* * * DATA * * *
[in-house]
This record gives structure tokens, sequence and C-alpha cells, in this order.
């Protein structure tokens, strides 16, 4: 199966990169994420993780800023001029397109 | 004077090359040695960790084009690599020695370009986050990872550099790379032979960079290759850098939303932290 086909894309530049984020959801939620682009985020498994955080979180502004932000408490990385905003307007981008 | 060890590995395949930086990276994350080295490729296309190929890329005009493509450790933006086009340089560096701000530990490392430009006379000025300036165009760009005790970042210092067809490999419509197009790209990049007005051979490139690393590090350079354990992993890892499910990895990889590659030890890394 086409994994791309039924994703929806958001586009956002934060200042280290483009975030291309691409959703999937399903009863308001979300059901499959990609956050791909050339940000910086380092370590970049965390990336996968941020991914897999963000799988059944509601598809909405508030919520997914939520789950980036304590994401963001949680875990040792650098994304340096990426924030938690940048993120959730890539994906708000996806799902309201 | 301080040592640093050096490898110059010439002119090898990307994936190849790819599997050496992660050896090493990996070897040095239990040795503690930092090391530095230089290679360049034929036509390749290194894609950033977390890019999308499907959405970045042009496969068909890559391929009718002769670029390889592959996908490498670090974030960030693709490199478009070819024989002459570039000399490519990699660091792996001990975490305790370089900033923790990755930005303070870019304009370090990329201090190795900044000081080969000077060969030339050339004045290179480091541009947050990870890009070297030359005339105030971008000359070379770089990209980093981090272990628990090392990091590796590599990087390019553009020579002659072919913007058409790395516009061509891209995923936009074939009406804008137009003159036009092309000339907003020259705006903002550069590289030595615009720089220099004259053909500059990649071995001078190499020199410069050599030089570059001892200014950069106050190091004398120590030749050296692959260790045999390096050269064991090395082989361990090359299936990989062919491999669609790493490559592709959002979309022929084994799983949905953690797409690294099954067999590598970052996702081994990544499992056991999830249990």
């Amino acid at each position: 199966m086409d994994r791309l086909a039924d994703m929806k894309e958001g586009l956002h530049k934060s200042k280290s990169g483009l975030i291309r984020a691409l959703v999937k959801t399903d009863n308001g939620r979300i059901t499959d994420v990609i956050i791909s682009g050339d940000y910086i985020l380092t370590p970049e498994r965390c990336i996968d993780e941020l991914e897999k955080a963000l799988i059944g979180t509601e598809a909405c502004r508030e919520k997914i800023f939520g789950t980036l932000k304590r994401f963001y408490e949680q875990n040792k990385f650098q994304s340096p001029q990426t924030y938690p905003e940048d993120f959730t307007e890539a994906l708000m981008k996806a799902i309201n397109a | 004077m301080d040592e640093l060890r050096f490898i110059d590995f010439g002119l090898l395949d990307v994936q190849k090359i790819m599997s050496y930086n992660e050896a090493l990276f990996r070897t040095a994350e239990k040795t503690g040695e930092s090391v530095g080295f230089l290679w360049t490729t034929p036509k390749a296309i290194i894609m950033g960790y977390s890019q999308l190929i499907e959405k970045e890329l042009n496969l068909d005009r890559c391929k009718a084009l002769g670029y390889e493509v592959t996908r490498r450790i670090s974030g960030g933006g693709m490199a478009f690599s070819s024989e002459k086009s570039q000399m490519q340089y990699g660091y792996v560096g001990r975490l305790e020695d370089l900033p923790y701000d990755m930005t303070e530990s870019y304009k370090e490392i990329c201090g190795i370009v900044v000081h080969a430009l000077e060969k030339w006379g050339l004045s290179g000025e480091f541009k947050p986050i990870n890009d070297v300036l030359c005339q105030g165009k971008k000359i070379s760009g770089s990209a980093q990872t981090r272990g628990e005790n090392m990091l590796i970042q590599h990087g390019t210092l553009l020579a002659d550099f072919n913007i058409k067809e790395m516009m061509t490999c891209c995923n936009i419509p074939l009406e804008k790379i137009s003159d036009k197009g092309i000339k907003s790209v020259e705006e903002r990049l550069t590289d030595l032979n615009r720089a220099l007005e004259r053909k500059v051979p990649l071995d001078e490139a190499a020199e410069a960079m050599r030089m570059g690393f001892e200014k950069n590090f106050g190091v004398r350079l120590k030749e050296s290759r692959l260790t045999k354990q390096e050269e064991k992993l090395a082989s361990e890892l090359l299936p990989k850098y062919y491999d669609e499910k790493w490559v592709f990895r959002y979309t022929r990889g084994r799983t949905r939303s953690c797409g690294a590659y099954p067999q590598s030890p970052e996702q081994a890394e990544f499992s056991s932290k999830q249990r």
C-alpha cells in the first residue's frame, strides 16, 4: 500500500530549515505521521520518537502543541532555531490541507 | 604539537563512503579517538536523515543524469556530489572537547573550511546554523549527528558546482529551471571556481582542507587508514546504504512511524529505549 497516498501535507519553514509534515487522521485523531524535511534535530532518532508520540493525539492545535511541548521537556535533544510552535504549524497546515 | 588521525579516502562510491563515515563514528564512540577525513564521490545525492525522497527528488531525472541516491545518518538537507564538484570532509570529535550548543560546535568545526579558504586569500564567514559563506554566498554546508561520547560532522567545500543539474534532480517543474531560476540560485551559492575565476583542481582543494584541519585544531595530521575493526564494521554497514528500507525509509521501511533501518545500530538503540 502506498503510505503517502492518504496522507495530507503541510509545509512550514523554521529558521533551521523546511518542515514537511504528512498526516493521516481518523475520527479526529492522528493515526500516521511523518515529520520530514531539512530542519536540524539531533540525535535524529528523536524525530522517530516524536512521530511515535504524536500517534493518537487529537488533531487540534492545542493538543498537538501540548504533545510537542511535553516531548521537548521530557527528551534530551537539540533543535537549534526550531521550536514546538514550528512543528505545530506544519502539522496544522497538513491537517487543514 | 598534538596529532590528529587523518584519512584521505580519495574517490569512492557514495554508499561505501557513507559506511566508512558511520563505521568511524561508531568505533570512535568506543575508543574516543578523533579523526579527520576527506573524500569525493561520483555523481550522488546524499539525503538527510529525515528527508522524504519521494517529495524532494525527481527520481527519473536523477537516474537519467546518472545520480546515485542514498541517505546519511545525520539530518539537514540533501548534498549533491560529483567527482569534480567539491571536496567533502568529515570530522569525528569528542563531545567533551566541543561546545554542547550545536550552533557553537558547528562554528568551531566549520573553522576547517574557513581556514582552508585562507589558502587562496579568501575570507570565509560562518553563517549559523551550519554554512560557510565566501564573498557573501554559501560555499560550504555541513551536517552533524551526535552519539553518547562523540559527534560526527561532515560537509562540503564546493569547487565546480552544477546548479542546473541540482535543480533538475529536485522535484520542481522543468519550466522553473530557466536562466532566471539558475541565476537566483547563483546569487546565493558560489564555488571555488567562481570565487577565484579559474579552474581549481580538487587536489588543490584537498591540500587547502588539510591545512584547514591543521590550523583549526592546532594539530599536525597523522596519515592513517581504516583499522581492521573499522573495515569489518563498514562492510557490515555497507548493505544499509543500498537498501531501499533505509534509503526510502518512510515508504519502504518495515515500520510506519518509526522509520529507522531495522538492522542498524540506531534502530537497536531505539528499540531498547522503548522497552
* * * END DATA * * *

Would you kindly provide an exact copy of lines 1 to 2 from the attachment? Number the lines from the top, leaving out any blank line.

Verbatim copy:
[in-house]
This record gives structure tokens, sequence and C-alpha cells, in this order.